Sister Chung asks: “Which ministry was better?” In her opinion, the European system was better.

She has fallen into a mindset common among secularists. She has judged the European education by the amount of money provided by the Rhodesia government. When I went to Lander University in the US, I found the buildings by far more modern and comfortable than my “chorale” at St Andrews University in Scotland. The president of Lander University and the dean of faculty, a Harvard product, stood in awe as they perused my repertoire.

Sister Chung, you have been bamboozled by your much learning. Any educator of note will tell you that education without a moral foundation, especially at the formative ages between pre-school and Grade 7, is more than a waste of time.

There is no price that can be placed on the services of the saints. I cannot believe that I had the privilege of sitting at the feet of these great minds, dreamers who loved humanity and shared their wisdom with us. I was invited by Ken Mew, director of Ranche House College to welcome that great son of the church from South Africa, the Reverend Dr Beyers Naude, DD moderator of the Dutch Reformed Kirk in South Africa.

No, my sister, money is not the measure of greatness.

The greatness of a school lies, not in the buildings, but in the moral atmosphere of the school. The great Socrates taught in the street. The unmeasurable quality of great teaching starts with loving and caring teachers.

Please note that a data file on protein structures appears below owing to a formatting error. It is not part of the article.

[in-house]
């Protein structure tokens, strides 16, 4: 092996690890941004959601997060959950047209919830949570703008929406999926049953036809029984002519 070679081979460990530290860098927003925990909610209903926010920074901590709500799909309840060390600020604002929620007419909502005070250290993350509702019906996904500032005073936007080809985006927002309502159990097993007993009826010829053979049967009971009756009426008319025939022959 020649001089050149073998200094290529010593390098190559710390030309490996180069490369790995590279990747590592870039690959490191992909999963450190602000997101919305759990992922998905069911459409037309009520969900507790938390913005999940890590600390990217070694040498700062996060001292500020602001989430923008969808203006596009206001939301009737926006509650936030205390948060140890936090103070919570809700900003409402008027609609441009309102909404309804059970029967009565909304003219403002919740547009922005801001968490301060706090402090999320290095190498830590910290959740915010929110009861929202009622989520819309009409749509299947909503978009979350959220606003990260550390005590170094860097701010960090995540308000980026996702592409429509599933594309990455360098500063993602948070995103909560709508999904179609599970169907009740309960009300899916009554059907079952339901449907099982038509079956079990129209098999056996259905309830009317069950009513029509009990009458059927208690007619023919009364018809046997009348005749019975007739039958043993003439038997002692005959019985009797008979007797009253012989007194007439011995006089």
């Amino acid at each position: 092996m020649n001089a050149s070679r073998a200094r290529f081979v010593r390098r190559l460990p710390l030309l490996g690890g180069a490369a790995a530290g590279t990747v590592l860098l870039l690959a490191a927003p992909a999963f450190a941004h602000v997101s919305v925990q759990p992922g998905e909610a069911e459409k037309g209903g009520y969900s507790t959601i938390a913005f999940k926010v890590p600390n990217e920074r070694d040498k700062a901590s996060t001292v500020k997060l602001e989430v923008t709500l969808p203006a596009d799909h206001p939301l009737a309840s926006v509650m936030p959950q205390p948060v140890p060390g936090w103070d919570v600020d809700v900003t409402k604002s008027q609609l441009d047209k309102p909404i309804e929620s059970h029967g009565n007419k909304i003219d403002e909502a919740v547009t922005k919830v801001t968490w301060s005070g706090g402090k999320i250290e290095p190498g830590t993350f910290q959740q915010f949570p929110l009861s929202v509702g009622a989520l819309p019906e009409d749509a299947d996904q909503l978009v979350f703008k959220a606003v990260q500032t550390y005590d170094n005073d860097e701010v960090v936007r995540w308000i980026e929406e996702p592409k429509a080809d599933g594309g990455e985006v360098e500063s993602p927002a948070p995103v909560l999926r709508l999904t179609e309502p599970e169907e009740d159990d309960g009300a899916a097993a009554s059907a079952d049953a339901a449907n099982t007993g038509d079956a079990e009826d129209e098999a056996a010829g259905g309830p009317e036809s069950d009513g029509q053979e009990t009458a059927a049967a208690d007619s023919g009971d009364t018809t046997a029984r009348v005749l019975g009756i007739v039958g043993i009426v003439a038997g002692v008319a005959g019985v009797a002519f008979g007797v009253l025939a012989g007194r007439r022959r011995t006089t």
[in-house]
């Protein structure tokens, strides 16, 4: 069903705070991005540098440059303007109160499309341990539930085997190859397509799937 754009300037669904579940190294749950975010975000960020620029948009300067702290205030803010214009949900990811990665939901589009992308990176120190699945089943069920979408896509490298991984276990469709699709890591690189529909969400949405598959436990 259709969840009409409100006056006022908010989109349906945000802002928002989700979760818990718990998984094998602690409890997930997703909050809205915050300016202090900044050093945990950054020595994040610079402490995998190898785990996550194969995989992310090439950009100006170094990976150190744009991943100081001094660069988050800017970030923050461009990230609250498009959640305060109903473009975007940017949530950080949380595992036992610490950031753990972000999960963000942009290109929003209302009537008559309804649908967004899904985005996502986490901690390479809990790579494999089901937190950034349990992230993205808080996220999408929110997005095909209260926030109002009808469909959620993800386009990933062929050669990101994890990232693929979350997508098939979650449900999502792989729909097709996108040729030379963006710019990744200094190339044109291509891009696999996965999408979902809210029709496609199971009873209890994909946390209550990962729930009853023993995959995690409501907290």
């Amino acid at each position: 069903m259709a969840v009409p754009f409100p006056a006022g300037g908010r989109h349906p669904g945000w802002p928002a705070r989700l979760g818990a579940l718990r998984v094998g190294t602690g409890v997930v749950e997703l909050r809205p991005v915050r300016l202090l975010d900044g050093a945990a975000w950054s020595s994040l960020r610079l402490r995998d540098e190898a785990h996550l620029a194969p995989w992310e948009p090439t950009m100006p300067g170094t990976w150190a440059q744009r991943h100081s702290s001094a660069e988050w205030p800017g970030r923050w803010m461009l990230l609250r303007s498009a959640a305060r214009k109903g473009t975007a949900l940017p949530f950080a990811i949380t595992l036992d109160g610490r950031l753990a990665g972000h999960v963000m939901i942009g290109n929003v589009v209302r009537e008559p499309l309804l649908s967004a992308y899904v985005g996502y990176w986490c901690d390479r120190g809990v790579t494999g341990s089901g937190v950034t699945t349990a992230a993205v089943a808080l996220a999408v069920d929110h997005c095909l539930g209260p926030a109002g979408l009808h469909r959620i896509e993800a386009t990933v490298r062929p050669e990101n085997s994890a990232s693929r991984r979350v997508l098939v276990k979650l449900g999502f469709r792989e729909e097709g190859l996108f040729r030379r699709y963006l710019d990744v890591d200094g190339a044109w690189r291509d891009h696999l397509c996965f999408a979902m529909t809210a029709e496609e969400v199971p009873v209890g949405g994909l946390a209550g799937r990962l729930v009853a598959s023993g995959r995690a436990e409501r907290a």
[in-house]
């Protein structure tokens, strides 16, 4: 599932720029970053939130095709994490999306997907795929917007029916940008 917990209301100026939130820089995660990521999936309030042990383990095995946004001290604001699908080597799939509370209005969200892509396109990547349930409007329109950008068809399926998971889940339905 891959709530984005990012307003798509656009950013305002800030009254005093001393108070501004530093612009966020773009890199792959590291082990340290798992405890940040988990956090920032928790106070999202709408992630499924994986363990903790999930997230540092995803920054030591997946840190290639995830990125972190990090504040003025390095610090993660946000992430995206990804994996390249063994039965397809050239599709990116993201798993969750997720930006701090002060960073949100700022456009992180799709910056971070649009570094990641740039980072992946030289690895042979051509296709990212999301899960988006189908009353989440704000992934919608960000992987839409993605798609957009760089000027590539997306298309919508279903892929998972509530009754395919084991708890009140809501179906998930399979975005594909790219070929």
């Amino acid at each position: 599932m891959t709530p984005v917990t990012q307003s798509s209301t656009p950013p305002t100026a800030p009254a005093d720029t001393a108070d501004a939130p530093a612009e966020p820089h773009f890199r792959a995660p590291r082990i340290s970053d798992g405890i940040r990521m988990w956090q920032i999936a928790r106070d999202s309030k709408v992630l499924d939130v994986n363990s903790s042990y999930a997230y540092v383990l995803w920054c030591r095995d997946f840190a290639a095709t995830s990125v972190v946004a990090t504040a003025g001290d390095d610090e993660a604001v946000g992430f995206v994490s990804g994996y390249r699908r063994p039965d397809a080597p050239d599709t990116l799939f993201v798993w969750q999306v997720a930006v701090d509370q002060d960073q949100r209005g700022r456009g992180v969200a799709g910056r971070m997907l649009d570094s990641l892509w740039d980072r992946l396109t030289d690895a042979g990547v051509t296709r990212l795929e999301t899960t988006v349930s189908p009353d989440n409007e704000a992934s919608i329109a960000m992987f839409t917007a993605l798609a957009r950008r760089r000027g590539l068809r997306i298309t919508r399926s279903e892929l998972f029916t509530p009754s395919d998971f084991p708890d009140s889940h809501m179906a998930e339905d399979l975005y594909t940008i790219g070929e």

While nationalists allege that European education was superior to black education, at the same time, they confess that African students performed better than any other country in the Commonwealth at examinations. A 44% pass with five subjects per student was the highest ever achieved in the Commonwealth.

Even when it came to London Guilds examinations, my friend Ken Mew once told me that Ranche House produced the best results in the country.

There was a report from Bulawayo Technical College that the first group of African students had done so well in their examinations that admission was suspended for a few years in 1966.

This applied to nursing schools as well. Since blacks were admitted after Form IV and whites were admitted after Junior Certificate, it does not surprise me that black students performed better than their white colleagues.

So where is this European education superiority they talk about?

Either black students performed better than white students because their training and background was superior to that of their white colleagues, or they did not. Logic, logic, my sister.

As we speak, the South African government is planning to bar Zimbabwean students from admission into their universities. An official at the ministry told me that: “Zimbabweans can eat your lunch in broad daylight.”

Girls were left behind because it was believed that educated girls were troublesome as wives.

Going overseas

The outflow of Africans to greener pastures was due to their superior education. Paradoxically, whites who migrated fell on very bad times because their education was poor.

  • Ken Mufuka is a Zimbabwean patriot and writes from the US. His books are available from Innov Bookshops in Zimbabwe and from kenmufukabooks.com in the wider world.